A trend is a general direction in which something is developing or changing. Trends manifest as a reaction to larger societal movements, which are driven by shifting consumer behaviors.
We’re seeing trends come about as a result of the changing political climate, growing environmental concerns and an overall shift in health. Of course, these trends are having a major impact on restaurant design. Here are four key trends in foodservice and their design implications.
It’s so important to people these days to be able to get things when they want them and how they want them. From a food and restaurant perspective, it’s about meeting the guest where they want to be met. Some people want to come into a restaurant with their family on a Tuesday, then have their food delivered to them on Thursday, but prefer to pick it up and take it to go on Saturday. But each time, they want to have the same, consistent experience with the brand.
Design impact: Ease of delivery, online ordering and in-store pickup are becoming increasingly important. Some restaurants are designing specific spaces inside their stores that are designated for takeout, while others are taking it a step further and adding a separate pickup station or area for app-related ordering, either directly from the consumer or for third-party delivery pickups (via services like UberEats or GrubHub). Sweetgreen is one concept that I think is doing a great job at this. The area for online order pickups is clearly separated, away from the in-store guest line, and features wood or white shelves lined with beautiful salads labeled with the guest’s name and empty beverage containers. There is no one manning the station — it’s completely trust-based — but it’s so seamless that customers standing in line are able to see the grab-and-go section and think, “I might do that next time.” Not only is the pickup segregation a functional tool, but it’s also an educational opportunity.
Health + Wellness
The 1990s were driven by reductive views of health in the form of low-fat this and low-calorie that. In the early to middle 2000s, we saw everything become labeled organic and farm-to-table. I like to say we’re in the additive era (although not in the form of chemicals and preservatives, of course). We eat avocados not only because they taste great but also because they’re a healthy fat. We’re choosing ancient grains over plain brown rice because they have added nutrients rather than just extra fiber. Today, it’s about wholesome, nutritious eating that also tastes fresh and great.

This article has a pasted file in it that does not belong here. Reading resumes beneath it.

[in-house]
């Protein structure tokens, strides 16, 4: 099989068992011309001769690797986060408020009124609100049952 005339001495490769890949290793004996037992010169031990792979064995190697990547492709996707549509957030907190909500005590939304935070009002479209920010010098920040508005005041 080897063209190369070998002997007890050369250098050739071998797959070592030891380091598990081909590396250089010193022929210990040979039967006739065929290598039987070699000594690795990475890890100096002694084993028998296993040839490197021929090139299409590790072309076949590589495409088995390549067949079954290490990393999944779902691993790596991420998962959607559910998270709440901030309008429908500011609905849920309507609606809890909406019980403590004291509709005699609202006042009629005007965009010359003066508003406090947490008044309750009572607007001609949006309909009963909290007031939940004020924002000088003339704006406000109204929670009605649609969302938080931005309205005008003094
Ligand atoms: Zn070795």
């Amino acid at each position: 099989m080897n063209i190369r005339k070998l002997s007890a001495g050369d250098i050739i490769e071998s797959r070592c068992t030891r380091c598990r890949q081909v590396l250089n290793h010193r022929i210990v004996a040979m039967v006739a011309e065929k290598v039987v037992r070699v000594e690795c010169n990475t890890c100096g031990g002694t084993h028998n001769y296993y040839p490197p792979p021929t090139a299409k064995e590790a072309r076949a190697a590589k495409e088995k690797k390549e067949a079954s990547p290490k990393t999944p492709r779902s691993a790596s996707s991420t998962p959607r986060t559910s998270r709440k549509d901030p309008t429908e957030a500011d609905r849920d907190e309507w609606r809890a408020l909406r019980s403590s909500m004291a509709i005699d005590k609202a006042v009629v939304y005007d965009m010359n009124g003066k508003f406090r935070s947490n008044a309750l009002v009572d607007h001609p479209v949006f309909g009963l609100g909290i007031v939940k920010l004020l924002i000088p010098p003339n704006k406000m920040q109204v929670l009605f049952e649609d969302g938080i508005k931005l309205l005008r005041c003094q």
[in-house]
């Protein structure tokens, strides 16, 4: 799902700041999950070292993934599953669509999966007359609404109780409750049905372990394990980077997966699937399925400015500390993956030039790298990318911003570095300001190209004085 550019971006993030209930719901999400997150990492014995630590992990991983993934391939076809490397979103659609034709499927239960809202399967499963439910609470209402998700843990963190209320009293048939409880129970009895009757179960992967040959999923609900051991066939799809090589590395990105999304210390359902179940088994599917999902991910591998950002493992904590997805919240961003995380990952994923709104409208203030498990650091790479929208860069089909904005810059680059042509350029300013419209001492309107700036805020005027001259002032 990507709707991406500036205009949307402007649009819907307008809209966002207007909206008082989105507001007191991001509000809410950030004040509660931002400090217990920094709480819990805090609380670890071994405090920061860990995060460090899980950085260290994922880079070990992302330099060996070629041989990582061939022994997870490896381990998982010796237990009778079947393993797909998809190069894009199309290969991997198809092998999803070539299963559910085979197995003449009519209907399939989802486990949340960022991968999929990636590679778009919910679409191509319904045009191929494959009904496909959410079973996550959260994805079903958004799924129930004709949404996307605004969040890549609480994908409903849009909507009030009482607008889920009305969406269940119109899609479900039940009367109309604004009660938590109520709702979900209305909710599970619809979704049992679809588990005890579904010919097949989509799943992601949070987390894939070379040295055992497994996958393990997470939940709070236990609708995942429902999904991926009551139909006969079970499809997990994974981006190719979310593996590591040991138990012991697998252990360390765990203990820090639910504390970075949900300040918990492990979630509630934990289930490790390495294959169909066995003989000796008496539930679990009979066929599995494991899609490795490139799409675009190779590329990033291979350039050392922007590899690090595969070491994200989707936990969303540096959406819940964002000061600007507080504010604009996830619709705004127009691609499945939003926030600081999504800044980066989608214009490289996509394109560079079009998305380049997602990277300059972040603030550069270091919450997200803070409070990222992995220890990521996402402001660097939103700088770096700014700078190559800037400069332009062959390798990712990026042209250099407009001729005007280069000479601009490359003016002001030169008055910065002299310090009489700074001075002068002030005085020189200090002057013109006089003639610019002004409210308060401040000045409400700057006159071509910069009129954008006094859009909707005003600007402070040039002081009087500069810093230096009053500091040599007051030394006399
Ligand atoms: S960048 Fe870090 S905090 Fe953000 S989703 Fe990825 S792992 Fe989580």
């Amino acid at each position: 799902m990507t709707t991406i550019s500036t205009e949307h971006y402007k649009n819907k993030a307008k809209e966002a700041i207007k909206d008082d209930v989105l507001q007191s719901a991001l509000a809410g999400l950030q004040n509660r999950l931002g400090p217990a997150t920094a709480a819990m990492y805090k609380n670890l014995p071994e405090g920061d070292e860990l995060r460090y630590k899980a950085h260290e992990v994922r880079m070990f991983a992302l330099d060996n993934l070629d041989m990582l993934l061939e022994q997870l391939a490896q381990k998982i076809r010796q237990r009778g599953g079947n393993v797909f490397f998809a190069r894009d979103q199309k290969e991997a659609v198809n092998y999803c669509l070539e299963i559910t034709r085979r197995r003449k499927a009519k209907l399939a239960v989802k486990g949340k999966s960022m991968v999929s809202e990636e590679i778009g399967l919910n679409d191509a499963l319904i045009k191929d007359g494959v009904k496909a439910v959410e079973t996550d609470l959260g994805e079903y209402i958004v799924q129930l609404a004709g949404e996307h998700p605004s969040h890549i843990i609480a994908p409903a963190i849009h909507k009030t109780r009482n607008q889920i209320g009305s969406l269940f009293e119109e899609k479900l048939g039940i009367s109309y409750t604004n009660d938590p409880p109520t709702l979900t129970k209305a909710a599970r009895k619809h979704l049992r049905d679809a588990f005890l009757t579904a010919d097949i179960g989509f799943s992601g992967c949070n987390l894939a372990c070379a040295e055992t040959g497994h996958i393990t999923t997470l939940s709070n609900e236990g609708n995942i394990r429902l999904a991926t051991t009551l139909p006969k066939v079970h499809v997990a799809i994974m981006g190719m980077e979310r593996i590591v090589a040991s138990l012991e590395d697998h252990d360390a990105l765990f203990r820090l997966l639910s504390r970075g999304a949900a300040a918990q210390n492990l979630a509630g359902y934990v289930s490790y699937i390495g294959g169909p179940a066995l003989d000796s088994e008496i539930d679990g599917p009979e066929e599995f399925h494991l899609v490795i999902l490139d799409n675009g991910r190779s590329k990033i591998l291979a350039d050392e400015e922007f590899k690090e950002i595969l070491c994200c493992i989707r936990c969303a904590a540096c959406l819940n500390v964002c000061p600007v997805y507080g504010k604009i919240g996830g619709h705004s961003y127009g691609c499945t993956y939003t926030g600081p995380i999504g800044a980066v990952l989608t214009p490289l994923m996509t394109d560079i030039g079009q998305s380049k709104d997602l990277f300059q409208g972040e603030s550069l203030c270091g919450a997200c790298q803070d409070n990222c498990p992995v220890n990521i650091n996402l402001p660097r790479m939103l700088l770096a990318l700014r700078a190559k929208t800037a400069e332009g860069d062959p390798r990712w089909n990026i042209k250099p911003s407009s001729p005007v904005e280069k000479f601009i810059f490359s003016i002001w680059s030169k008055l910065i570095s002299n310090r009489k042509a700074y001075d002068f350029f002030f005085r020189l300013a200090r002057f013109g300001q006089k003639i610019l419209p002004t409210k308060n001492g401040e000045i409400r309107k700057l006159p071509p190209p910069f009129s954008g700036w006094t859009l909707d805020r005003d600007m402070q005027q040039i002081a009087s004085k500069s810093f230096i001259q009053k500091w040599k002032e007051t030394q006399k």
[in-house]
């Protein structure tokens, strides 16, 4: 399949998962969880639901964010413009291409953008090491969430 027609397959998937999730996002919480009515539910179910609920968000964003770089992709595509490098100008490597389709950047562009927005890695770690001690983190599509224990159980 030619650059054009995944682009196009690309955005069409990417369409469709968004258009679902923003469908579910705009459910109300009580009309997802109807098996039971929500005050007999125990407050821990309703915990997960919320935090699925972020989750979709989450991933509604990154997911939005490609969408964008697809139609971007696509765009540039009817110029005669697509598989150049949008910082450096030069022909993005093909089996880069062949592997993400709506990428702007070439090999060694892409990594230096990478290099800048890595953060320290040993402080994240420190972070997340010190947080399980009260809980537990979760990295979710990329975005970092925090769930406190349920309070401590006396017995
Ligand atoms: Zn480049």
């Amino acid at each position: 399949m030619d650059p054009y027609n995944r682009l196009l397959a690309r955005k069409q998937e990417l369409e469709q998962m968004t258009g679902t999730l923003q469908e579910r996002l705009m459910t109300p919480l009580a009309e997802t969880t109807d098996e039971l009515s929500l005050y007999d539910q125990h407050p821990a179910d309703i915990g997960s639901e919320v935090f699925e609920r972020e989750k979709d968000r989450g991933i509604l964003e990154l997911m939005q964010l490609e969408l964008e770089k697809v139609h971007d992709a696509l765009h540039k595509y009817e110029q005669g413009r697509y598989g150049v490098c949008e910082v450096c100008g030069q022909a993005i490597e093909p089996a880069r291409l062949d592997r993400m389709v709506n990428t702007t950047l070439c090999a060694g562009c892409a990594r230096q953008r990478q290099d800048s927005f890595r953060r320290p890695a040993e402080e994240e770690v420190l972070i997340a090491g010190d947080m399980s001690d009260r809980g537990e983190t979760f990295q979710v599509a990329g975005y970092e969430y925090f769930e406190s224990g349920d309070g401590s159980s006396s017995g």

Design impact: We are still firmly in the era of open kitchens, and in some cases, kitchens and displays are becoming more open than ever before. A good example of fresh produce display and prep is Tender Greens. They have active cooking displays, yes, but the design is more about bounty and showcasing seasonal ingredients. You’ll see many beautiful baskets brimming with eggplant, heirloom tomatoes and other seasonal produce behind the counter — or otherwise front and center — that the cooks are actively grabbing and using. From a design perspective, it’s about having a few touch points that are easy to manage such that your kitchen can have functional storage while it also communicates your expertise of handling fresh produce. At Tender Greens and other progressive restaurants, you might also see staff doing prep work behind the line but in front of guests. That way, customers can see and hear someone chopping lettuce and other produce in real time. It might not be as efficient as having someone come in the morning to prep, but you gain in terms of brand communication and experience-building.